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Creating a Cover for your eBook, Part 1
The Book Designer eBook Cover Award
Importance of an eBook cover
“You can’t tell a book by its cover,” goes the old saw.
That may have been true when shelves of weighty tomes filled the bookstore, each looking pretty much the same. With modern graphic design there are fewer limits to cover design and many competing covers are very creative and appealing. It has become an art form.
The cover should say something about the content. The tale of the underdog sports hero could yell “Pick me! Pick me!”. The romance novel could have a “Come Hither” allure or speak of passion and aventure. And so on.
Creating a cover is one aspect of self-publishing that deserves careful consideration. There is a lot of psychology, style and creativity that goes into a good cover. There is even an award for creative cover design. Above is the January winner for non-fiction.
If you’re going the traditional publishing route, they will have access to a graphic designer who will create a professional, if not highly creative, cover for your book. It is part of the package you pay for or the cut of sales that the publisher gets.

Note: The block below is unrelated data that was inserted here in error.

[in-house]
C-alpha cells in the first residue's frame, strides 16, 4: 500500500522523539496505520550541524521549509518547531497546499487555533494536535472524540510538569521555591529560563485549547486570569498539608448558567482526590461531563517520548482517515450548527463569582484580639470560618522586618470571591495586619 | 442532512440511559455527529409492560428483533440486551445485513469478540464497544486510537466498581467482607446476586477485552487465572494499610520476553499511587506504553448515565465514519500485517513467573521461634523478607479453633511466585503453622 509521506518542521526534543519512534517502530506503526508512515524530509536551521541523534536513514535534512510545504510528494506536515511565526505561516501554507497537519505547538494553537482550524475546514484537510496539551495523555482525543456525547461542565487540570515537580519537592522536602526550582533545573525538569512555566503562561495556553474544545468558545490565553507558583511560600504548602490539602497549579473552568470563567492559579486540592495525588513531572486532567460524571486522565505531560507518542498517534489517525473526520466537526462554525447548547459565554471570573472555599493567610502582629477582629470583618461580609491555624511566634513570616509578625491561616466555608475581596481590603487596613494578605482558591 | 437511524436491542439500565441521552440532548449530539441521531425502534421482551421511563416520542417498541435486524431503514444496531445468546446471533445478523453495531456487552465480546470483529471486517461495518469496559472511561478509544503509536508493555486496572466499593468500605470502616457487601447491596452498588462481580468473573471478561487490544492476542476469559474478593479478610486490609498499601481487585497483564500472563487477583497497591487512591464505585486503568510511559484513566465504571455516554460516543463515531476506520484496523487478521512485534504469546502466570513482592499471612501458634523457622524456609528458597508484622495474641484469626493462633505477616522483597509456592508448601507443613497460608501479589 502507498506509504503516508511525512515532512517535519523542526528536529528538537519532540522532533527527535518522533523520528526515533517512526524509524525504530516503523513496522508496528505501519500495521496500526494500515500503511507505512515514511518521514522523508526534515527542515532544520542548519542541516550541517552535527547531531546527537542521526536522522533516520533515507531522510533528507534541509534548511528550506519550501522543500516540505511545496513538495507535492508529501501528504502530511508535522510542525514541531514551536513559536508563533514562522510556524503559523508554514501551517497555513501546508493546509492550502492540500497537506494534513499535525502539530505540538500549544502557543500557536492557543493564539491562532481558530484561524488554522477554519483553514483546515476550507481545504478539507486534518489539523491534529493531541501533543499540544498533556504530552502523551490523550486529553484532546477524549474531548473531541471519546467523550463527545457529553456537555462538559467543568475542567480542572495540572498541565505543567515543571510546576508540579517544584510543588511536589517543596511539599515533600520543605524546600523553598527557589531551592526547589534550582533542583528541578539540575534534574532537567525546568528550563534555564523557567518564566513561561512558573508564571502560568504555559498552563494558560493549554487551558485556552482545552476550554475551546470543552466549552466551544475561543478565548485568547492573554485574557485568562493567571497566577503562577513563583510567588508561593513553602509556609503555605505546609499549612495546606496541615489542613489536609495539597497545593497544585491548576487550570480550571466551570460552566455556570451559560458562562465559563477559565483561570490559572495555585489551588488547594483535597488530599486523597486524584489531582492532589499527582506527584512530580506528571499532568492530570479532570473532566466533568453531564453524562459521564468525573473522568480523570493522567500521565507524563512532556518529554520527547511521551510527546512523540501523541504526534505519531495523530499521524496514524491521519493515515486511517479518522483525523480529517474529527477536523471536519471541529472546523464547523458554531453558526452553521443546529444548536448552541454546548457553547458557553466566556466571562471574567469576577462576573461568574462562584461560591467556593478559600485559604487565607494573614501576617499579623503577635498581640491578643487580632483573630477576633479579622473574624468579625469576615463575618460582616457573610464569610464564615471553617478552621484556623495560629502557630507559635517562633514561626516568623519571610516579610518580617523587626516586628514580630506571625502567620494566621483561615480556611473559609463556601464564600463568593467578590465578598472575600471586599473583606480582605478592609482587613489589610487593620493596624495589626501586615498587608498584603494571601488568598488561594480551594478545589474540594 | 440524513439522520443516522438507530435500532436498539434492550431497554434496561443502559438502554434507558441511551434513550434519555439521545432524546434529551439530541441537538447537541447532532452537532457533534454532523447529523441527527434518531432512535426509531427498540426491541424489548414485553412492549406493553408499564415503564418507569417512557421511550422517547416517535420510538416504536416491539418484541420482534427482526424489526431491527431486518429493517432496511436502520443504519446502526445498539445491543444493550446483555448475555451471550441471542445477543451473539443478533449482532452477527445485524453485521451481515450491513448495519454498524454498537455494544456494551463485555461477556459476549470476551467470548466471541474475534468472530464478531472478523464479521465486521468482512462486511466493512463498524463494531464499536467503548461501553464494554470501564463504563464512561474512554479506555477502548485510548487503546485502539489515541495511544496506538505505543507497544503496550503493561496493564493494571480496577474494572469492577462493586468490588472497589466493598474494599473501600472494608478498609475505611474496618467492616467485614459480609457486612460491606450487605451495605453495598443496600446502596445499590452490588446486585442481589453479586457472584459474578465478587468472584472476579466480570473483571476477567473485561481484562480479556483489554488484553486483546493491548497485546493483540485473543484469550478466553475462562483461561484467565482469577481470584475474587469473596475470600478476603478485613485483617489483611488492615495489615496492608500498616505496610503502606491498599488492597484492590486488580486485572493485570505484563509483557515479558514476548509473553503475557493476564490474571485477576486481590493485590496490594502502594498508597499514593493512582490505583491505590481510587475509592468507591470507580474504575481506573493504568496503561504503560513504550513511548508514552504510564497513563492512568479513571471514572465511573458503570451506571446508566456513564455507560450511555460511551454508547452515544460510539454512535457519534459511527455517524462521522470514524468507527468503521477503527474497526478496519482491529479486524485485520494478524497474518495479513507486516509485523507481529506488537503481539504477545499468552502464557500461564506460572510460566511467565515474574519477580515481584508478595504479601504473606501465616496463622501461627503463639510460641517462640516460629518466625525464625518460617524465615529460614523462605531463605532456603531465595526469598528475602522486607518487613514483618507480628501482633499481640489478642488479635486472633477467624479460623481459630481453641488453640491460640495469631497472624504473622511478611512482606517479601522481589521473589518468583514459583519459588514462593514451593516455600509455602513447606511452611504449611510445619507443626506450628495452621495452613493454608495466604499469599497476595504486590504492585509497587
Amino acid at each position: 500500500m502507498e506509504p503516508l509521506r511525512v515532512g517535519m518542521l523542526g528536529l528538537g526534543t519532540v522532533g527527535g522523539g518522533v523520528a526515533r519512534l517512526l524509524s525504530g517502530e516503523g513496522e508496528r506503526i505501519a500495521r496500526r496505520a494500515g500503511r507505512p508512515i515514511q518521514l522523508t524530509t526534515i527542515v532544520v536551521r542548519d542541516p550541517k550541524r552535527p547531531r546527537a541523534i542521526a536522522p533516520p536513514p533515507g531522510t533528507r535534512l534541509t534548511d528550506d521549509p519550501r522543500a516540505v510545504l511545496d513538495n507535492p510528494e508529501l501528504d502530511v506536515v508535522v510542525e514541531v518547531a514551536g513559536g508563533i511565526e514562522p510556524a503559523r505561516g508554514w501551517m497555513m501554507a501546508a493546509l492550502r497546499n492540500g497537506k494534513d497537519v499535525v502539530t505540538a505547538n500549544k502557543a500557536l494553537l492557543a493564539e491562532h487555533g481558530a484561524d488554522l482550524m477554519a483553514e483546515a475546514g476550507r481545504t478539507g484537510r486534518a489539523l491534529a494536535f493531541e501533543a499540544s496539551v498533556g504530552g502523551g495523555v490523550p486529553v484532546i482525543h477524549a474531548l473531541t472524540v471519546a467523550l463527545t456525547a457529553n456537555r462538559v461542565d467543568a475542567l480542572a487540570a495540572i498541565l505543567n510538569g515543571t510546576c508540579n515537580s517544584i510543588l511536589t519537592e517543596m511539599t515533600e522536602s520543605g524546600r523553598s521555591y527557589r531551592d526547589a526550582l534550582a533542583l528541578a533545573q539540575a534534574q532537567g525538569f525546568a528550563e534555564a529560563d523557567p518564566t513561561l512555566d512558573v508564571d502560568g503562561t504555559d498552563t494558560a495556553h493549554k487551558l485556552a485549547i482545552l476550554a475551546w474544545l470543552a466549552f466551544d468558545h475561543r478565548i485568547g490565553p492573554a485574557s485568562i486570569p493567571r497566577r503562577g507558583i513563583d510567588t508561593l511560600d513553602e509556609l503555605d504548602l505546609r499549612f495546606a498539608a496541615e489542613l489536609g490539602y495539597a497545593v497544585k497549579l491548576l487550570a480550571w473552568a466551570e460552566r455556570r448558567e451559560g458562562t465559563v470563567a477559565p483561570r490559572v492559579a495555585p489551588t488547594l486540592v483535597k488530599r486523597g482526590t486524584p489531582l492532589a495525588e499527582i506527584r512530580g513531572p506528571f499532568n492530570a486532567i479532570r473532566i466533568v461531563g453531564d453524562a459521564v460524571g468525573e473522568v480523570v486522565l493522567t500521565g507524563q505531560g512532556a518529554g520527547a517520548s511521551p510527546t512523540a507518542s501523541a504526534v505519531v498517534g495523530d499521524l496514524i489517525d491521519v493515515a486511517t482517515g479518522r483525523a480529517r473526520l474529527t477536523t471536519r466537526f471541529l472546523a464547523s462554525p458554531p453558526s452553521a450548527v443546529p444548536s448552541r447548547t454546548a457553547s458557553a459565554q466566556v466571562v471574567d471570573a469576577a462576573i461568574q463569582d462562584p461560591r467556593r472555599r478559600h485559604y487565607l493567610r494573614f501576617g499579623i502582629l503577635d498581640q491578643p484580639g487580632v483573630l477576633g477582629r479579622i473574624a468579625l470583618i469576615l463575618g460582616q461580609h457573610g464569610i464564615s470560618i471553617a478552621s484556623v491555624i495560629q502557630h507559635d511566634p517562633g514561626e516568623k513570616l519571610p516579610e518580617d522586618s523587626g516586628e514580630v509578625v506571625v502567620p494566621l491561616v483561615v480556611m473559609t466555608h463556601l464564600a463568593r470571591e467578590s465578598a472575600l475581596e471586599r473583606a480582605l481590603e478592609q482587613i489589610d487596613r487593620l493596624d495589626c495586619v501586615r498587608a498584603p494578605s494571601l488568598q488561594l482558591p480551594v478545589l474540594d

How hard can it be? Just take a graphics program. Pick a background color and a picture, arrange them in the center of the cover and voila. Unfortunately, when you are looking at a page of 20 thumbnails at Amazon or iBooks, this static design will not stand out and your sales will reflect that.
There are a variety of websites out there offering software, templates and cover design. The self-publisher needs to decide how much time effort and creativity they want to put into creating a book cover. Is it worth the time and effort to learn enough about Photoshop to create your cover? If you don’t already have the software, that is a bit of an investment. Are the cheaper alternatives for software really good enough?
If you’re ready to self-publish, have you taken time to consider a budget for launching you’re book. You’ll need to think about: the cost of a cover design, the cost of hiring someone to set up a website complete with shopping cart, hiring an editor/proof reader, marketing help, paying for advertising and many other considerations.
This becomes a question of confidence. If you go the cheap route, will you regret it? Does it project a lack of confidence? Do your publishing choices says “My book is not good enough to deserve a great cover, a professional looking website, etc.”
In the book Ready, Fire, Aim, Michael Masterson suggests that the best approach to success is to follow your dreams, taking reasonable risks, and learn from your mistakes.
Part 2 will conclude this exploration of cover design.